The chief executive of ride-hailing app Uber has said the company can be profitable within three years.
Speaking to Bloomberg at the World Economic Forum in Davos, Dara Khosrowshahi said the firm is becoming more efficient, though it will still maintain its expansion push.
"At some point we absolutely have to become profitable and that's part of the plan," he said. "I think that we'll be profitable before 2022."
Khosrowshahi said he did not want to name a specific year, but said "the core business, the ride-sharing business, can be profitable within three years".
He also said plans are in the works to allow passengers to request drivers with higher ratings.
Khosrowshahi said Uber will "do much more with driver ratings".
"We want to allow the user to opt in to a higher level of service, because right now the only higher level of service that we define is a nicer car," he said, adding that the car and service "are two different things".
At present, customers can rate their journey from one to five stars based on how it was, with drivers able to rate passengers too.
But Khosrowshahi said Uber wants drivers who are "particularly good" and provide a higher quality service to be rated "at a different level".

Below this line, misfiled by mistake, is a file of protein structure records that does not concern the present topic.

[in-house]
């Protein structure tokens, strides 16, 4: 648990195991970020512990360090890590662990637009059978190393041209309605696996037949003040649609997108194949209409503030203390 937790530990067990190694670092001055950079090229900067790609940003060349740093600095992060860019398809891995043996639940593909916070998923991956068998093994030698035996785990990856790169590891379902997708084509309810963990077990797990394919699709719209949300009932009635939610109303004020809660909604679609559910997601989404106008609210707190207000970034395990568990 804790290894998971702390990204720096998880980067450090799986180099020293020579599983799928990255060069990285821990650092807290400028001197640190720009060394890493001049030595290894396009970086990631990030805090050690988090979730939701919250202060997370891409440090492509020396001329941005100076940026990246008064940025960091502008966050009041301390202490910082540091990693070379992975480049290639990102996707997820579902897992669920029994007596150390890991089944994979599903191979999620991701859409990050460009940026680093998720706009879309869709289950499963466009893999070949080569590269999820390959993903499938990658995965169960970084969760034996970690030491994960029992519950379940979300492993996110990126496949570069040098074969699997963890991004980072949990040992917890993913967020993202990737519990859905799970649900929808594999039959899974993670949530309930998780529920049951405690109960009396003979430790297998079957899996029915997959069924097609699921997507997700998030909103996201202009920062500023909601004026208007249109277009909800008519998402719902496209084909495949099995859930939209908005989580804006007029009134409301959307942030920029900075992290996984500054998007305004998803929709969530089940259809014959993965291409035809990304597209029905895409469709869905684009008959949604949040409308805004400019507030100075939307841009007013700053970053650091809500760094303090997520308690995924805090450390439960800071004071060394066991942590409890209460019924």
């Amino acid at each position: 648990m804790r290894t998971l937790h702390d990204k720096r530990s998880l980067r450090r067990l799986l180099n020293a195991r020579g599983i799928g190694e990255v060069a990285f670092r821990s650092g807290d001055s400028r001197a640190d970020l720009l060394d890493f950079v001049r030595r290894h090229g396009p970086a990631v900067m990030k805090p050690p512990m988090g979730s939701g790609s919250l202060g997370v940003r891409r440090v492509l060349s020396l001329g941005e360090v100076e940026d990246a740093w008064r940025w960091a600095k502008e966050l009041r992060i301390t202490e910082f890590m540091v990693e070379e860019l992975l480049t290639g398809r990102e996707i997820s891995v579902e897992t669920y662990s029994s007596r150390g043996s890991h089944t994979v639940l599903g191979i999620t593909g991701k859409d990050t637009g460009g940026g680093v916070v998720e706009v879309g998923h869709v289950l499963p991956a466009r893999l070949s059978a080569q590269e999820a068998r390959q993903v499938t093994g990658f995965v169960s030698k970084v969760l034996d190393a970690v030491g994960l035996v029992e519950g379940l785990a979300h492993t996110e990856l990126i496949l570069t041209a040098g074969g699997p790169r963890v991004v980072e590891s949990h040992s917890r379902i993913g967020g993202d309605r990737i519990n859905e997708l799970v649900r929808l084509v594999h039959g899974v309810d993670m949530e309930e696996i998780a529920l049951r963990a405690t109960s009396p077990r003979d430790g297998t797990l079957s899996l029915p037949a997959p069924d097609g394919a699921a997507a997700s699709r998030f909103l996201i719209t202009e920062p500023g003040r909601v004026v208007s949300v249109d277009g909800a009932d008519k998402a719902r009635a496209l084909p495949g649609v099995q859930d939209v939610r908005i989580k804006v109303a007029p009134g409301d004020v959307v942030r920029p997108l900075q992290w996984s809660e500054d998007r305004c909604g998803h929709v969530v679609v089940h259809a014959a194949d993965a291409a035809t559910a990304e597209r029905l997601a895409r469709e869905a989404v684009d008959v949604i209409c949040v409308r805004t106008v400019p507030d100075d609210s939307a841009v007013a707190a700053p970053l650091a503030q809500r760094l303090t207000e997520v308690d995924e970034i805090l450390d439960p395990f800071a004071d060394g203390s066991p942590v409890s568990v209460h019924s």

Further detail on whether this would involve paying extra was not disclosed.
Regarding queries over safety, Khosrowshahi said Uber was "doubling down" on background checks and vehicle licences.
The chief executive, who took the reins in August, told CNBC the relationship with former chief executive and Uber founder Travis Kalanick was "fine but it's strained because obviously there was a lot that happened in the past that wasn't right".
Khosrowshahi said he thought the "moral compass of the company was not pointed where it needed to be".
Kalanick resigned in June amid a series of troubles for Uber and in the face of investor backlash, but remains a board member.
The company is seeking to gain back its London licence after Transport for London (TfL) opted not to review its operating licence in September, saying it was "not fit and proper". It launched an appeal in October, with the appeal hearing scheduled to take place on 25 June.
Last week, Uber announced it was introducing a cap on the number of hours drivers can work in the UK, with drivers forced to log out of the app and unable to accept rides for six hours after having 10 hours of trips.